"The concert was great," Washam said. "The public attention toward the wounded was sensational. It was a huge morale boost for all of us."
Washam also praised Vargas for setting up another superb activity for the troops like him who have come back from war with visible and invisible scars. "I've asked Sergeant Vargas several times why he gives so much of himself for us," Washam said. "He just says it could easily be him and he would not want to be forgotten."
Vargas said he doesn't expect any publicity for his volunteer effort. He just wants to be a conduit for others to show their appreciation for what these brave men and women have gone through, he said, and for the wounded to get out of the hospital for an evening of fun now and then.
"It's very simple," Vargas said. "This could be me. This could be you. This could be anybody who is deployable. We have air bases right now that are on the front line. and they are getting shelled every night. You don't hear about it on the news, but it is happening."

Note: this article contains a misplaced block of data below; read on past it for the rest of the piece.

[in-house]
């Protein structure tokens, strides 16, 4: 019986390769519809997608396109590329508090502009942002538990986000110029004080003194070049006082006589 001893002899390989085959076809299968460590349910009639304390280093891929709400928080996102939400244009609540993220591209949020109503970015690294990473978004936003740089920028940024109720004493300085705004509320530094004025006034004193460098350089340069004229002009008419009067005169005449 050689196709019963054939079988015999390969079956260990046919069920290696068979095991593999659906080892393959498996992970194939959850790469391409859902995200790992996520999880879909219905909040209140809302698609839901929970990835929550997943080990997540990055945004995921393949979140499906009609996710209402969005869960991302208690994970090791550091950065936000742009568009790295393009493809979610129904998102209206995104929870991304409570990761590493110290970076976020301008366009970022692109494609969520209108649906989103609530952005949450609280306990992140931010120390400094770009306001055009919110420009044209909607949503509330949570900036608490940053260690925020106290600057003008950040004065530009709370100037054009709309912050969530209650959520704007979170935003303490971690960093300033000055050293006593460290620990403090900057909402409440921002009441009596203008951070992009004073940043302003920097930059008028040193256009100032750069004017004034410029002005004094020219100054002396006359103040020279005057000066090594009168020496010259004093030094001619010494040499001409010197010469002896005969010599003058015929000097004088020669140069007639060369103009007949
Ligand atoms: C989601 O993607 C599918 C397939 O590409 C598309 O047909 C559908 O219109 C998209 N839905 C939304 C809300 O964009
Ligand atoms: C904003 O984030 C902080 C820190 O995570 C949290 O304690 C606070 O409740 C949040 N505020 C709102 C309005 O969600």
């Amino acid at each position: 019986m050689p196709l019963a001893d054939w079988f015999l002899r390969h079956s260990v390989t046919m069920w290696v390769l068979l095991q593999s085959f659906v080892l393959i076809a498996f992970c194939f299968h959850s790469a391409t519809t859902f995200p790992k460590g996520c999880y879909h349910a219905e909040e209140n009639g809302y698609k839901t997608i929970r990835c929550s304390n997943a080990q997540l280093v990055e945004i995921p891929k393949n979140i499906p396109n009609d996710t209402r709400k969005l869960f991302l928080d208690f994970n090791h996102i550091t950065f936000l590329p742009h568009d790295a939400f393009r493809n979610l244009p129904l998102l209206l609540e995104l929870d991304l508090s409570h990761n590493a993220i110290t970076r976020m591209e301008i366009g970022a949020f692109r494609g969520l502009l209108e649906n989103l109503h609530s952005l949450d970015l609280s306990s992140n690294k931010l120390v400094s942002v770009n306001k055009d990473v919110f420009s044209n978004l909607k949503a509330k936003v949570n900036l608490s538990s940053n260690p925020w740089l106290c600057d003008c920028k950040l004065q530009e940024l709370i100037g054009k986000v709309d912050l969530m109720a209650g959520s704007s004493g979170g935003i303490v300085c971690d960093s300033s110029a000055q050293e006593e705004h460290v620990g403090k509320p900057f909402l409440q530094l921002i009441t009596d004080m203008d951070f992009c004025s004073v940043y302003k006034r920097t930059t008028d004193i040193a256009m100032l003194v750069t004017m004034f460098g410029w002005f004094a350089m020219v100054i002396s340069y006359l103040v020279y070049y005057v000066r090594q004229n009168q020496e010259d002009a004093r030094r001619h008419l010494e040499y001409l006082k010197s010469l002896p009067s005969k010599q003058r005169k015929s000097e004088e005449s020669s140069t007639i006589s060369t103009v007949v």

He said his commitment to boost the morale of the wounded troops stems from imagining himself in their situation. "We have to remember the wounded coming back home have to live with this the rest of their lives," he said. "Every time they look in the mirror they remember what happened to them, so I think anything we can do to show them they are appreciated and to let them know their sacrifice was just is worth doing. And I for one am not going to forget about them."
Vargas has also arranged outings to a Keith Whitley concert in San Antonio, Texas Rangers baseball game in Arlington, Texas, and Texas Longhorns football game in Austin, Texas. He has organized several trips to concerts at a local amphitheater and was instrumental in Sea World providing free tickets recently to wounded troops and their families staying at a Fisher House in San Antonio.
(Air Force Master Sgt. Lee Roberts is assigned to the 12th Flying Training Wing.)